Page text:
Like the weather? Just wait a minute Unseasonable warmth accompanied by hail, winds, rain, sunshine

January 10, 1998|By Rafael Alvarez | Rafael Alvarez,SUN STAFF

It was the typical spring thaw: Hardly anyone burned heating oil, roses were in bloom, air conditioners churned, people wore T-shirts on the street and humidity caused bad hair days from Essex to Edgewater.

What's wrong with this picture?

It's January.

At a time of year when high temperatures normally average 40 degrees, a warm front from the west brought highs to Baltimore ranging from 62 on Wednesday to 68 on Sunday, 1 degree shy of the 1930 record.

Yesterday even boasted a summer squall.

"I just got back from Uruguay, where it was in the mid-90s every day," said Mark G. Ferguson, who serves cappuccino at Starbucks in Mount Washington.

"I was worried I'd come back to find snow on the ground, so I brought as much warm weather back as I could fit in my bag."

City workers spent the week planting trees.

"It's usually not safe to plant after Dec. 15," said Marion Bedingfield of the city forestry division. "But we were planting hardwoods and evergreens all week, mostly in parks. Thelast load of street trees we did were red maples."

Said Roger Michel, a financial adviser with Legg Mason: "It's a gift to be able to go out running in short pants in January. I couldn't resist going out to run, like a kid playing hooky."

While most of the week was extraordinarily mild, yesterday had moments that were flat-out weird.

"I woke up, and it was cloudy; by 10 a.m. the sun was out," reported Darcel Guy, a Baltimore Gas and Electric Co. spokeswoman.

"A little after 11, it got extremely dark, and then the wind started gusting. You could hear windows rattling and then heavy rains."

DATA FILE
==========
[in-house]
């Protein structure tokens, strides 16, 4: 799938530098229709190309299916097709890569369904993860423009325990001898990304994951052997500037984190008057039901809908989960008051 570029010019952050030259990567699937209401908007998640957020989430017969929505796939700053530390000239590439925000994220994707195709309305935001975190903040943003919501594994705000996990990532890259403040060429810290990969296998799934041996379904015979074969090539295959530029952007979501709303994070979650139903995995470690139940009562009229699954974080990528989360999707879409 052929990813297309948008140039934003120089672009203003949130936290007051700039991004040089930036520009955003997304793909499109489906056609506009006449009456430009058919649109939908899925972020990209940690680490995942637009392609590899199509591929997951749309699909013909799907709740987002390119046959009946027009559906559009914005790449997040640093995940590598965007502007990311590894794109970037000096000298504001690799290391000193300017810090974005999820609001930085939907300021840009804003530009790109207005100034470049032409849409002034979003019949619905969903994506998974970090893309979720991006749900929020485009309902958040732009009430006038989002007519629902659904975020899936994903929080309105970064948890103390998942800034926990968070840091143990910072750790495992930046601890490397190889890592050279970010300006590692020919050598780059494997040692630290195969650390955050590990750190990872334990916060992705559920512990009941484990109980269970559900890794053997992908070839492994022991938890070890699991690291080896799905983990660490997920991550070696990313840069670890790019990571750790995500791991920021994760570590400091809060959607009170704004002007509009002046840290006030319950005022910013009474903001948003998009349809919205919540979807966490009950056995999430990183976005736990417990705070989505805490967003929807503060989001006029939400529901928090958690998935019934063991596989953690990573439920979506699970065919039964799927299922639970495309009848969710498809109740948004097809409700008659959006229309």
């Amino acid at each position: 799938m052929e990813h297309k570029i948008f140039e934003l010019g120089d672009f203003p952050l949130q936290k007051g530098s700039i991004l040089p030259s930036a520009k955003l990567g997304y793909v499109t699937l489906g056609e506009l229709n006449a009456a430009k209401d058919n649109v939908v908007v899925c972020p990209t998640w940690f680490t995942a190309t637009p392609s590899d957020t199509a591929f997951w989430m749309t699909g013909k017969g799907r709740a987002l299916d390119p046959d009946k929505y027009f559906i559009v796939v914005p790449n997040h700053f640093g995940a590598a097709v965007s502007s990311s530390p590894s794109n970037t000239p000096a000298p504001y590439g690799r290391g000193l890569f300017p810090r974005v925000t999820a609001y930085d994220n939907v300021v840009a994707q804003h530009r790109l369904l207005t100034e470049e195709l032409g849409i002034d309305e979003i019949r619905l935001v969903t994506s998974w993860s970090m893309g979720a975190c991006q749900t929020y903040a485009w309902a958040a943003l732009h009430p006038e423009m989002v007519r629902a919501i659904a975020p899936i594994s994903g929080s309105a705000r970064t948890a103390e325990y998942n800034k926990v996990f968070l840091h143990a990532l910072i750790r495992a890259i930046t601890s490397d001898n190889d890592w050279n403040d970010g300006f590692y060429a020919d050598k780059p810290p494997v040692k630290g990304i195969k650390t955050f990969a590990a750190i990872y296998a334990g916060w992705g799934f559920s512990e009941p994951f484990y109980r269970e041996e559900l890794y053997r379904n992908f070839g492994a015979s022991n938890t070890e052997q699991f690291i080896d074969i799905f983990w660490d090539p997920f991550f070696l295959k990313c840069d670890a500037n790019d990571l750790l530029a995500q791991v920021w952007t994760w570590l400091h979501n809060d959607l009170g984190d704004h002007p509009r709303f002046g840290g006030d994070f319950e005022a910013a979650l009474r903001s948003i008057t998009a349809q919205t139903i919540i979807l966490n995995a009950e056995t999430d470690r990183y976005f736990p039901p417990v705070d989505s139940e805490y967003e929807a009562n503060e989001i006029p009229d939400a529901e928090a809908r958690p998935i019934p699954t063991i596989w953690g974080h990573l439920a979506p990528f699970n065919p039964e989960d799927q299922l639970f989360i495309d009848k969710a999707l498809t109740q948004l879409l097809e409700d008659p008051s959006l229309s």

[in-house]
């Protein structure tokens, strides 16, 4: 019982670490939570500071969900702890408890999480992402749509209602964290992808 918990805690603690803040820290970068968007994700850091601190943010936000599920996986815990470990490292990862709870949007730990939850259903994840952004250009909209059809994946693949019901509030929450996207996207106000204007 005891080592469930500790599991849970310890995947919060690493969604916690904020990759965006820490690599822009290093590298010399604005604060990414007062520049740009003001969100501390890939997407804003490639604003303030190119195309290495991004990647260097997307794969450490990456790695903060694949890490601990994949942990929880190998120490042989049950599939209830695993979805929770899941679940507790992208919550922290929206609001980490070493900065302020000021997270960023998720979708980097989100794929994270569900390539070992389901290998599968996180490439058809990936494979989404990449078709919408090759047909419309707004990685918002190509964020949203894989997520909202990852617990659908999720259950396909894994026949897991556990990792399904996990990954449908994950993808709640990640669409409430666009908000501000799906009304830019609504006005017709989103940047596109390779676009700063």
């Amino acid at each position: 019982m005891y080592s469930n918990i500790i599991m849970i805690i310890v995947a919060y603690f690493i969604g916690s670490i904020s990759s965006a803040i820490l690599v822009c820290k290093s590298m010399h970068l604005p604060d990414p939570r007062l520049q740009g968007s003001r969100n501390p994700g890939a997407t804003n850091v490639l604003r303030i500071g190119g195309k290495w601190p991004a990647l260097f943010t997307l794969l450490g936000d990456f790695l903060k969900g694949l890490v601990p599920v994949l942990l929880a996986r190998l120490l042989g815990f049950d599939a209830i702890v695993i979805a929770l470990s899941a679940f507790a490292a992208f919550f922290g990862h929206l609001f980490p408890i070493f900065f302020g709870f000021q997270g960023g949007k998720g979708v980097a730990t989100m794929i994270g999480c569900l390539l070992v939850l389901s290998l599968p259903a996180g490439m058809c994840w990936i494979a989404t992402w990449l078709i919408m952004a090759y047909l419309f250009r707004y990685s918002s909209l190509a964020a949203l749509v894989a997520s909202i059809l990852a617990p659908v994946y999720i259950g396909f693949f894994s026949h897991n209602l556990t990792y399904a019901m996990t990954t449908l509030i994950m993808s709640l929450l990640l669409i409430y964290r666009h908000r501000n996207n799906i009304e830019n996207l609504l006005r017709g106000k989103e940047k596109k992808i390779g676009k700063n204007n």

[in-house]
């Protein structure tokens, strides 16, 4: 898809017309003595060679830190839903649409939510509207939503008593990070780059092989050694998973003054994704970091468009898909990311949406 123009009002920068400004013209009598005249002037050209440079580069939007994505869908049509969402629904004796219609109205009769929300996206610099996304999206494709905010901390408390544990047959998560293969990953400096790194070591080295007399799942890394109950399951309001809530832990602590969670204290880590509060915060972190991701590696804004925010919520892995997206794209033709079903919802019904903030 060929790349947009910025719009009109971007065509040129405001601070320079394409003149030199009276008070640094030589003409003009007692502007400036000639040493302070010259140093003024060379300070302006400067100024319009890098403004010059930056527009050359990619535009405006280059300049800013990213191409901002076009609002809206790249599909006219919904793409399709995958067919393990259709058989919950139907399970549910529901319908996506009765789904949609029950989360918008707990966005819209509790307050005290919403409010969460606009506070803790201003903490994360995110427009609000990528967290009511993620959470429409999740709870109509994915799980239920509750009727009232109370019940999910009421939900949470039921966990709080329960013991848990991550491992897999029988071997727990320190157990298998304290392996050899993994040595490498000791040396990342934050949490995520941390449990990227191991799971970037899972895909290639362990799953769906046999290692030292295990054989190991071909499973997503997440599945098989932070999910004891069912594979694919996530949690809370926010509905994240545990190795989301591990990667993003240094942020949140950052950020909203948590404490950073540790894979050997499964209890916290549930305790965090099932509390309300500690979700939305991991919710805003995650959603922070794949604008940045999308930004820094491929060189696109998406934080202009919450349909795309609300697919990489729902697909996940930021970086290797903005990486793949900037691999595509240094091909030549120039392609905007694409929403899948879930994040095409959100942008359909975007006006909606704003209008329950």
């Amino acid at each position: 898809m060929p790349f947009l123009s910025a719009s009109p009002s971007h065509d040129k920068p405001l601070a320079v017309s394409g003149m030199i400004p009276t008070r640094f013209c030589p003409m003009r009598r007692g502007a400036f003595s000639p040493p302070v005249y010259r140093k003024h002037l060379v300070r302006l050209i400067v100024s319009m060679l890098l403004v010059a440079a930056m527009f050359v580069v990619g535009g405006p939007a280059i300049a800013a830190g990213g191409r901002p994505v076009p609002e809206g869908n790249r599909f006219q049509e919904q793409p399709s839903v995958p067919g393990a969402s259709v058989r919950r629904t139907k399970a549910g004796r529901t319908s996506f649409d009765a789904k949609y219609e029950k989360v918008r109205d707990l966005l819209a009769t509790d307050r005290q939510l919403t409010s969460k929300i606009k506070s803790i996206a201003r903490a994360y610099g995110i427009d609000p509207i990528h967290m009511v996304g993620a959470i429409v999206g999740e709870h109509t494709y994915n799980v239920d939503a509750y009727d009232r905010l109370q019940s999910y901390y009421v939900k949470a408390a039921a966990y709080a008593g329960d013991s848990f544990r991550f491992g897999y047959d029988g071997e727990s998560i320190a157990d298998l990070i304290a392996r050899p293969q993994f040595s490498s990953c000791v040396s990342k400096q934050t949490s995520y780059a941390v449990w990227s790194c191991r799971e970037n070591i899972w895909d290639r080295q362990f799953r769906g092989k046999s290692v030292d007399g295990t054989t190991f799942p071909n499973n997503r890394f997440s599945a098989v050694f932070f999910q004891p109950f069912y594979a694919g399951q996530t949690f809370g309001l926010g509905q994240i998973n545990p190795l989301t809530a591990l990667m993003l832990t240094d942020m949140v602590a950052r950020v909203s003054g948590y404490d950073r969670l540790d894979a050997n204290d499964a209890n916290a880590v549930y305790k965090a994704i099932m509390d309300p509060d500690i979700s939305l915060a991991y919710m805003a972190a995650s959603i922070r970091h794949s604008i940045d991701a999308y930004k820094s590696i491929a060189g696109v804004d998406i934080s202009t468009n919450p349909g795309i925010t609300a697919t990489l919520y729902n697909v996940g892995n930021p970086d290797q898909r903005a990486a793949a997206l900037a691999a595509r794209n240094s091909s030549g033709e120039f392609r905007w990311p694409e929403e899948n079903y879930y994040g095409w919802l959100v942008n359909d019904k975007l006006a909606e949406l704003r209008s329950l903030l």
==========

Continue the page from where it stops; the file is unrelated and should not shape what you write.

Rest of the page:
Shoppers in Roland Park said that before the rain swept in, hail pounded the streets and large snowflakes fell.

L "Then it moved through," said Guy, "and it was sunny again."

The rain was part of a huge storm that stretched from Mississippi to Quebec and caused at least 10 deaths nationwide and flooding in Western Maryland.

Mild temperatures were dropping toward normal last night. It was 41 degrees downtown at midnight.

"You get something like this once a year, although this was much earlier and much warmer," said forecaster Jim DeCarufel. "We're not likely to get another one this year."

Could it be blamed on the storied El Nino?

"It's hard to tell," said DeCarufel.

It wasn't hard to tell that business was off at the A-1 Fuel company on Highland Avenue in East Baltimore, where normal January deliveries of heating oil were down from about 40 calls a day to a half-dozen or so.

"People got their furnace off," said Eleanor Grady, who owns A-1 with her husband.

"The only people buying oil are the ones who keep ahead of schedule on everything and don't want to be caught short when the streets are icy and we can't get through the alleys.

"But this is just a reprieve. Wait till it gets cold again -- they'll be screaming for oil."

Pub Date: 1/10/98

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